In case you are wondering - ‘tis me!          

©2020 Norman Cutting - 78 Rectory Road,Wanlip, LE7 4PL

Now for some of Mr Hortons’ efforts dating from 1960/70

(He was a customer who sadly died and these were passed onto me by his wife)

Coopers was the largest employer in the town for a century - Sheep dip and then aerosol fly spray exported all over the world via the Grand Union Canal from their own wharf (Pictures later from my archive).

After ‘cleaning’ up the soil naturally houses were built on the site!

As above only these cottages were behind the fish and chip shop in Holliday Street and the access used to take local deliveries out and the factory workers in (my grand father lived opposite in Ravens Lane but the rear gate was in Holliday Street so was handy).

On the corner of Ravens Lane and Provident Place during the ‘slum clearance’ of the 1960’s this is the rear with the wash house gone along with the scullery (aka kitchen/bathroom)

Provident Place (foggy bottom) looking towards the bottom of Ravens Lane. You may spot the cobblers on the corner or even the green grocers about 2 or 3 buildings ahead of the van.

Holliday Street looking towards Provident Place with wash houses at the back of Ravens Lane on the left.

St Peters Church in the High Street (I was chistened there) and graball lane in front (actually to the left) with the Ministry of Pensions office in front next to DER rental.

These are in front of Church Lane used for films needing  a cobbled narrow road.

Sharlands to the left, bus stop to the right and de-Lisle clock on the main cross roads. (Now working thanks to yours truly pointing out that the local authority had to maintain public clocks (late 1800 law btw))

Back in 1066, Berkhamsted was the place where William the Conquer was offered the crown of England after defeating Harold. He came to Berkhamsted after crossing the Thames at Wallingford and staying at the Moat and Bailey castle at Berkhamsted on his way to London (just a days ride away). However, rather than have the Normans ‘invade’ London a delegation hot-footed down the ‘road’ to Berkhamsted where William kindly agreed to accept the crown of England before entering London. Naturally in 1966 the residents of the town couldn’t miss a chance for a knees up and celibate the event in the castle grounds (owed by the Duchy of Cornwall).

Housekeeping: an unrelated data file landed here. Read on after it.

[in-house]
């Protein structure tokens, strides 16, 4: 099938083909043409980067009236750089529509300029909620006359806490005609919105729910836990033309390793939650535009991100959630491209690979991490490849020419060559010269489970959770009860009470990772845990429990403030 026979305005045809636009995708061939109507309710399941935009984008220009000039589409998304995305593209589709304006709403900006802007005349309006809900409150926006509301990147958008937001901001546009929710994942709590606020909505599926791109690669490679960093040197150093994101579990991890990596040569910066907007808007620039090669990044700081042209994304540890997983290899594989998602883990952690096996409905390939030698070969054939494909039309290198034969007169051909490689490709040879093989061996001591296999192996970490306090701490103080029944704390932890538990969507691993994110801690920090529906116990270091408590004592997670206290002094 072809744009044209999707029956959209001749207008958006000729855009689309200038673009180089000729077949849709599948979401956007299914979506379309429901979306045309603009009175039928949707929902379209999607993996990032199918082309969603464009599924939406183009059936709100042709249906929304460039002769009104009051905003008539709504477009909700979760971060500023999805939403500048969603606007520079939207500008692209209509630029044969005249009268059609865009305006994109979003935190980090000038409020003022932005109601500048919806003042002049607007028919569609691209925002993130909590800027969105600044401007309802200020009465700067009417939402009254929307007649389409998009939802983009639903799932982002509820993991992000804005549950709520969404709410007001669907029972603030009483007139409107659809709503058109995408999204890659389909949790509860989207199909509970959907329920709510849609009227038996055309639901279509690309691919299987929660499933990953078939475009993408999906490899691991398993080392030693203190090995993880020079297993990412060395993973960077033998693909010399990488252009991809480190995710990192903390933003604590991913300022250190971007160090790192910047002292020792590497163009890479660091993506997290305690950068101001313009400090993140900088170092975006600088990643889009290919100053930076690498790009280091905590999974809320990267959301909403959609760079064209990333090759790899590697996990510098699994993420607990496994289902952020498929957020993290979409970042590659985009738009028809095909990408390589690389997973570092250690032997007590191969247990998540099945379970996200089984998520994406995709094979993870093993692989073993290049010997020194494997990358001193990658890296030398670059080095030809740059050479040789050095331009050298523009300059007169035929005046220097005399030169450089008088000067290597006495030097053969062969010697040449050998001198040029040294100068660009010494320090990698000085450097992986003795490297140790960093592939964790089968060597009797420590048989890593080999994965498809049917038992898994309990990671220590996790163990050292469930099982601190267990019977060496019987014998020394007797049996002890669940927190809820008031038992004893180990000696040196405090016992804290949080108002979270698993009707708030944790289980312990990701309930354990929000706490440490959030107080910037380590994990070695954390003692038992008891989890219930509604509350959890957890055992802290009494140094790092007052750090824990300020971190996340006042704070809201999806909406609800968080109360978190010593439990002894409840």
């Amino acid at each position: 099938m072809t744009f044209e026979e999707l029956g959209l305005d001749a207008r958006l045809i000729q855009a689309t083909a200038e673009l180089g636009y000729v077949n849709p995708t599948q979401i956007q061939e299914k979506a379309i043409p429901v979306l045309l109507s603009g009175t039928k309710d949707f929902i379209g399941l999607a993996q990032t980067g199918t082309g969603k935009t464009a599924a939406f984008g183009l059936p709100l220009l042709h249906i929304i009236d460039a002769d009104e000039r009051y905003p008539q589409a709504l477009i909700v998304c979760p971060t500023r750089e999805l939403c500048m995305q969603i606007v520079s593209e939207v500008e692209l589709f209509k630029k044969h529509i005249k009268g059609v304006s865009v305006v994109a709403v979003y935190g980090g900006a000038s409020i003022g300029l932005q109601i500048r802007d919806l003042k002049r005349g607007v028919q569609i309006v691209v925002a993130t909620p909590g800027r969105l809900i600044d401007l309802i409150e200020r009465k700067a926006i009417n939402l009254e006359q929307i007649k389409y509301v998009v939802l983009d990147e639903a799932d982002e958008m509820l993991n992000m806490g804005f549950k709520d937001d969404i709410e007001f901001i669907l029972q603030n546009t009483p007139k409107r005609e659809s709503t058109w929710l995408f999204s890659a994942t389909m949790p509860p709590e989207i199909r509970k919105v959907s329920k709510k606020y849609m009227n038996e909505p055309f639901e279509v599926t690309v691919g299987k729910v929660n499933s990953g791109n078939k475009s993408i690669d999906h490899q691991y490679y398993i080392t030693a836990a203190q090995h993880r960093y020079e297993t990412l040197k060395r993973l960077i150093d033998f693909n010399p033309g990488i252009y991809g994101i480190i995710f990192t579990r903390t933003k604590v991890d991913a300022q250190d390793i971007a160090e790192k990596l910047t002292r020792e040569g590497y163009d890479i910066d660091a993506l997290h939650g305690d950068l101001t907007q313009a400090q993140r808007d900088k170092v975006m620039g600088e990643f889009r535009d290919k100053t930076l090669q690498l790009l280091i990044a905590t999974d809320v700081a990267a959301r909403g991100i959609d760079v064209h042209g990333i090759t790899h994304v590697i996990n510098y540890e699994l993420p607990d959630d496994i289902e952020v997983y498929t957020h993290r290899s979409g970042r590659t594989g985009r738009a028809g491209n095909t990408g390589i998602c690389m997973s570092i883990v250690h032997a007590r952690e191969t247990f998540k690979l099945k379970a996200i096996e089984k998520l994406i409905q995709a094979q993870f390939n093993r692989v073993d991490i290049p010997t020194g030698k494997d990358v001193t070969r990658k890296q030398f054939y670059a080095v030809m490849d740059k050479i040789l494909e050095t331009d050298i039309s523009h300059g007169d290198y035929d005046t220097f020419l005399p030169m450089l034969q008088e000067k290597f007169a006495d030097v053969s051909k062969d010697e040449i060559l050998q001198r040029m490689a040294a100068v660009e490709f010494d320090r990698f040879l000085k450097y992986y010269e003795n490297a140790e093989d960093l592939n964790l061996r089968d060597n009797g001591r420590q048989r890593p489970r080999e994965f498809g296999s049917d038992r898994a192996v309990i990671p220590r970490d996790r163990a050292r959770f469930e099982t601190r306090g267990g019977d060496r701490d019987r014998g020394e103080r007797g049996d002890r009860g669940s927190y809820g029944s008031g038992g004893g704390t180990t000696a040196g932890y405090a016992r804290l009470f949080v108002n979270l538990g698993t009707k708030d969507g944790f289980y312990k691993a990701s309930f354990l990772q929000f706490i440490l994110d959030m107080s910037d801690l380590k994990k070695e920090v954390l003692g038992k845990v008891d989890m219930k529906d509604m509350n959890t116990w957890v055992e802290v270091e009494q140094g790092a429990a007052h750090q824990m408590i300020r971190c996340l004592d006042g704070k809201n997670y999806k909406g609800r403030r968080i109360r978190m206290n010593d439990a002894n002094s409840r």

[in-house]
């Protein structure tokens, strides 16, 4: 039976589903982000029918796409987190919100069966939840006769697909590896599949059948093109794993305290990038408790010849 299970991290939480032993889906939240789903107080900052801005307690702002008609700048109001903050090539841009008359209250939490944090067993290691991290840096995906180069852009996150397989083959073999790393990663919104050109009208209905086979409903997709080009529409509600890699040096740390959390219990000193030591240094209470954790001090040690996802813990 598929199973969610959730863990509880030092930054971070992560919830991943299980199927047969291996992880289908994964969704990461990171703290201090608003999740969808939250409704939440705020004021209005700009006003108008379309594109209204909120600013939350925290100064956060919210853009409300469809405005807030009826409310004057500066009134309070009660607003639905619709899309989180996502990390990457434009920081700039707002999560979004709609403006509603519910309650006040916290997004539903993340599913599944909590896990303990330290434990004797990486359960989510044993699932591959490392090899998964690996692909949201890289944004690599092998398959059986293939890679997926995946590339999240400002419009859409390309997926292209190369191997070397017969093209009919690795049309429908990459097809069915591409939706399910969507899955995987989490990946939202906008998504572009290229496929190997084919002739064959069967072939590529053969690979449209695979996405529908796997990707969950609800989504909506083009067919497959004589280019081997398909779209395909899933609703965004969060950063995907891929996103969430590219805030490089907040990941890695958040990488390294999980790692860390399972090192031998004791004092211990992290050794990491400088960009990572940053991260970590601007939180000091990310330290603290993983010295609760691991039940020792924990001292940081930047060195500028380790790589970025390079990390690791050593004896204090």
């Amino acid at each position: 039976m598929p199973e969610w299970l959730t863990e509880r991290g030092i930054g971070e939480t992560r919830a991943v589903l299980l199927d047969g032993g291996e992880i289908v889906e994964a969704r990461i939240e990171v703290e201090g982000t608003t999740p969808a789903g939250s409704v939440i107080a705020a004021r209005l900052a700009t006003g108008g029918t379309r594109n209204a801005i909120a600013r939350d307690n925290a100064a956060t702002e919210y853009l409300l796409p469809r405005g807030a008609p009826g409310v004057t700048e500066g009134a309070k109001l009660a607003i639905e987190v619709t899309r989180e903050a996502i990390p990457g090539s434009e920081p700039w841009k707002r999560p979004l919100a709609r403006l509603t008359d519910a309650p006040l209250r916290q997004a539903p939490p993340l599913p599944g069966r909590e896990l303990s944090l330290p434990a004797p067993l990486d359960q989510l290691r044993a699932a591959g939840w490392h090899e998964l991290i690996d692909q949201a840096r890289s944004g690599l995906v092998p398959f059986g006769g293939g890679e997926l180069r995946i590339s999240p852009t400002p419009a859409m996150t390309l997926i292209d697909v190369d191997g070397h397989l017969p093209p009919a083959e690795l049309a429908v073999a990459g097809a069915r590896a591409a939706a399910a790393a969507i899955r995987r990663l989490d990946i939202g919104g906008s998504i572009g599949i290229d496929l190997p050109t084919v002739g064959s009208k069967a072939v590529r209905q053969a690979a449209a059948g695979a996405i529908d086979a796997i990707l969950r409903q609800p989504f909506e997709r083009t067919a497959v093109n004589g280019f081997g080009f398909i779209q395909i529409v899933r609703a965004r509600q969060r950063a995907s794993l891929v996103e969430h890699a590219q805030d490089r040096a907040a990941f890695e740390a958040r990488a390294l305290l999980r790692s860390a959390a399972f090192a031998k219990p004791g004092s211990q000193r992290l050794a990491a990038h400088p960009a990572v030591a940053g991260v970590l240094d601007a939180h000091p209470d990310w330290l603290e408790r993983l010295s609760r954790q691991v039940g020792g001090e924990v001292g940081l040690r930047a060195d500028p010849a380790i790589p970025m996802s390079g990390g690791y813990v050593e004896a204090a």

Until recent years the grounds have been home to the August bank Holiday fate until they discovered it was a Castle with history and shouldn’t be disturbed! This is the only photo that I have of the event.  

Not to worry though, the annual Pram Race in June 1969 was recorded.

In the background is the Tesco building site which replaces the Court Theatre/Cinema which occupied the site from the first world war until fire broke out in the mid 60’s.

In the lower photo the blinds hide the F W Woolworth shop (remember Embassy records or the pick’n’mix counters or even the wooden oak floors).

Next to that is the original Waitrose which later expanded into the vacant Woolies before taking over the large town centre car park courtesy of the Borough Council (Conservative Town Council gave it to the Borough at Local Government reorganisation time). The residents have long memories and Independents removed them in 1995 (guess who was first in the queue to stand for election and got more votes than anyone else!!)


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